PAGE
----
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Just as a small addendum to the build log, I forgot to mention how important it was for me not to try to put too much detail into the carriages, as I found before that when doing so (with my existing skills) the results could be messy and detract from a reasonable interpretation at this scale. So I have deliberately left out the detailed bolts of the cap squares, the pins on the axle trees, the chains to the cap squares, the separation of the planking on the sides of the carriages, the details of the tucks, and a host of other important aspects of a real cannon.


I'm not sure where this places me in relation to authenticity. Perhaps it is a mix of consistency with the remainder of the build, what is achievable at scale with the materials and tools used, level of personal confidence, and with an understanding of the limitation of the skills for my particular level of experience (and shakiness of hands) that defines the 'authenticity'.


With such a definition, 'authenticity' would have very different meanings for each individual builder.



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  • 8 months later...



1. Shot


The first problem resulting from my making the cannon to the scale of 3-pounders was that the shot I had put in the shot racks was clearly too large. So I searched around for 1mm shot that could be painted black. Black plastic ones guaranteed to be exactly 1mm are very expensive. Steel ball bearings proved useless as I couldn’t get them to take black. I ended up getting 200gm of 1mm steel carbon pellets from eBay. It’s the type that’s used to fill soft toys.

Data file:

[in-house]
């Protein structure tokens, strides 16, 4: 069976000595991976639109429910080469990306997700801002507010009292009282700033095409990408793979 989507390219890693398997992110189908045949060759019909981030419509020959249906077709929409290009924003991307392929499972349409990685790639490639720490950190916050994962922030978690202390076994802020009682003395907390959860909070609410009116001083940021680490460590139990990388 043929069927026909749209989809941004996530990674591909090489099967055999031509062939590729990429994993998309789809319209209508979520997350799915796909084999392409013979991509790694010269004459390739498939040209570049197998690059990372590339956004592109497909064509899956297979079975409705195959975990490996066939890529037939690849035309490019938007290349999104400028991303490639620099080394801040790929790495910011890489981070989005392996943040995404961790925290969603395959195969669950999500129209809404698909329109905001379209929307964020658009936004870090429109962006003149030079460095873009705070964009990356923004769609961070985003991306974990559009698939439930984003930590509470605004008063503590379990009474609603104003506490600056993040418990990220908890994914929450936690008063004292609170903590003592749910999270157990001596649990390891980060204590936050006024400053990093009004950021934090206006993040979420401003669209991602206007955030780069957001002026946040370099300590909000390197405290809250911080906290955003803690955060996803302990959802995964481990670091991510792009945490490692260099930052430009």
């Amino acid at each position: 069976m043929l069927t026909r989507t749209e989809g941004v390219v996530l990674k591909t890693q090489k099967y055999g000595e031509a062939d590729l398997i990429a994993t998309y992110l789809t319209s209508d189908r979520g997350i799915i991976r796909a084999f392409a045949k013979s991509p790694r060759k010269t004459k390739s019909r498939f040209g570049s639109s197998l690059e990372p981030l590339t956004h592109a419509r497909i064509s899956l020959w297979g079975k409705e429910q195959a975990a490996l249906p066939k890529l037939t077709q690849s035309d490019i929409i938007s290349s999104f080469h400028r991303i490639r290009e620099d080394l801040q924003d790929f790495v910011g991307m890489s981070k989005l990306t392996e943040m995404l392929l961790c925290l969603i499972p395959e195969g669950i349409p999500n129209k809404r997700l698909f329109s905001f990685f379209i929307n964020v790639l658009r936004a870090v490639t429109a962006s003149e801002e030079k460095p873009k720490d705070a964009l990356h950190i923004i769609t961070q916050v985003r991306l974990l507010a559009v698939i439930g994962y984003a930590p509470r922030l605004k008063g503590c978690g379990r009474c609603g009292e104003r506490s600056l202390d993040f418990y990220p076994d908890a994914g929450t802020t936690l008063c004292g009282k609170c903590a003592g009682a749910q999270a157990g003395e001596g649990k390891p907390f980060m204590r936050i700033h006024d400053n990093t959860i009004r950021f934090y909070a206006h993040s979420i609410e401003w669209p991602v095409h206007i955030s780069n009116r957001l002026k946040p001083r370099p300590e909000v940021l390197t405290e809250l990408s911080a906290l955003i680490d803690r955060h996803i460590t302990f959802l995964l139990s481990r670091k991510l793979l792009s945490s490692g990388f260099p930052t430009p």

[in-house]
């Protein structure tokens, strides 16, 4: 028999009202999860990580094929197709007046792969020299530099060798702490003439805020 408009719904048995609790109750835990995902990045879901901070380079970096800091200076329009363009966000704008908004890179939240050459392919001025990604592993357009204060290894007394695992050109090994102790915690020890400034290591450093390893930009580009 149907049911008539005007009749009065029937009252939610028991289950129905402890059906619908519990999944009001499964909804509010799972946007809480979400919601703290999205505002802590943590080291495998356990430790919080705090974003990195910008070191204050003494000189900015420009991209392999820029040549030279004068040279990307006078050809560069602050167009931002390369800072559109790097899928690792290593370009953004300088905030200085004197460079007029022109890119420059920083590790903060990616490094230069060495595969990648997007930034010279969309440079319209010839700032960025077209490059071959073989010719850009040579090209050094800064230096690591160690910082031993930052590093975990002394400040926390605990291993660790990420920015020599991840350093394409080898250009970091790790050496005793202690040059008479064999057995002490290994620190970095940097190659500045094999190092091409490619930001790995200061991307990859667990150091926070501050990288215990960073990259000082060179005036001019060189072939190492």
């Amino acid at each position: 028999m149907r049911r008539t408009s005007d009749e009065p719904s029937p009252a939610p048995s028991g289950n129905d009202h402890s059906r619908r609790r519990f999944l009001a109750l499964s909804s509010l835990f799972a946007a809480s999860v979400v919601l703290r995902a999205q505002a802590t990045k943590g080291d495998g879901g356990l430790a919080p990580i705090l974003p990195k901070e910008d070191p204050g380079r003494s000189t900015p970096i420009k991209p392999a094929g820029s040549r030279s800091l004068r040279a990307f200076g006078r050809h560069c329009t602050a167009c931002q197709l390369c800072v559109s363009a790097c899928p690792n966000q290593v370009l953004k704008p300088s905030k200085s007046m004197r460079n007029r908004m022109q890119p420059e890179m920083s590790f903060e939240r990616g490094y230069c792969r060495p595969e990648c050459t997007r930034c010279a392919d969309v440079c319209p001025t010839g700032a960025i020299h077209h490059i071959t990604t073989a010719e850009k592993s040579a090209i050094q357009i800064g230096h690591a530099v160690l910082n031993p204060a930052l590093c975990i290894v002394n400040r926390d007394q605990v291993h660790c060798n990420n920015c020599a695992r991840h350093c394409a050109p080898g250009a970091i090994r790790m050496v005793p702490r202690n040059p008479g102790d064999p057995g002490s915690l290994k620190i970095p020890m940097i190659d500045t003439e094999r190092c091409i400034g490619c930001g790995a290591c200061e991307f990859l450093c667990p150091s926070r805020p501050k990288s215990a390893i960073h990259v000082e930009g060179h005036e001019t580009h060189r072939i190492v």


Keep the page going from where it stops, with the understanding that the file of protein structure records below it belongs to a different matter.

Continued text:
It turned out that the stated 1mm was a bit variable, so although the shot is now roughly the right size, I failed in achieving symmetry of placement in the shot racks (which also had to be re-made – as you’ll notice in several of the pictures in the rest of the log, which appears over the next few postings).


I now realise I didn’t try gun blue on the steel ball bearings, so that may be worth a try in future.


2. Seizings


For the rigging of the cannon, first thing to do was prepare the seizings. In this I followed the idea from the late Hubert Sicard in wrapping line around a drill bit and holding it in place with two forceps/haemostats whilst glue was applied. The drill bit was coated with beeswax for each seizing made. I used CA glue at first but eventually shifted to using diluted PVA glue which is far kinder to the thread, leaves it a bit flexible, takes up stain, and does not discolour the thread.





3. Blocks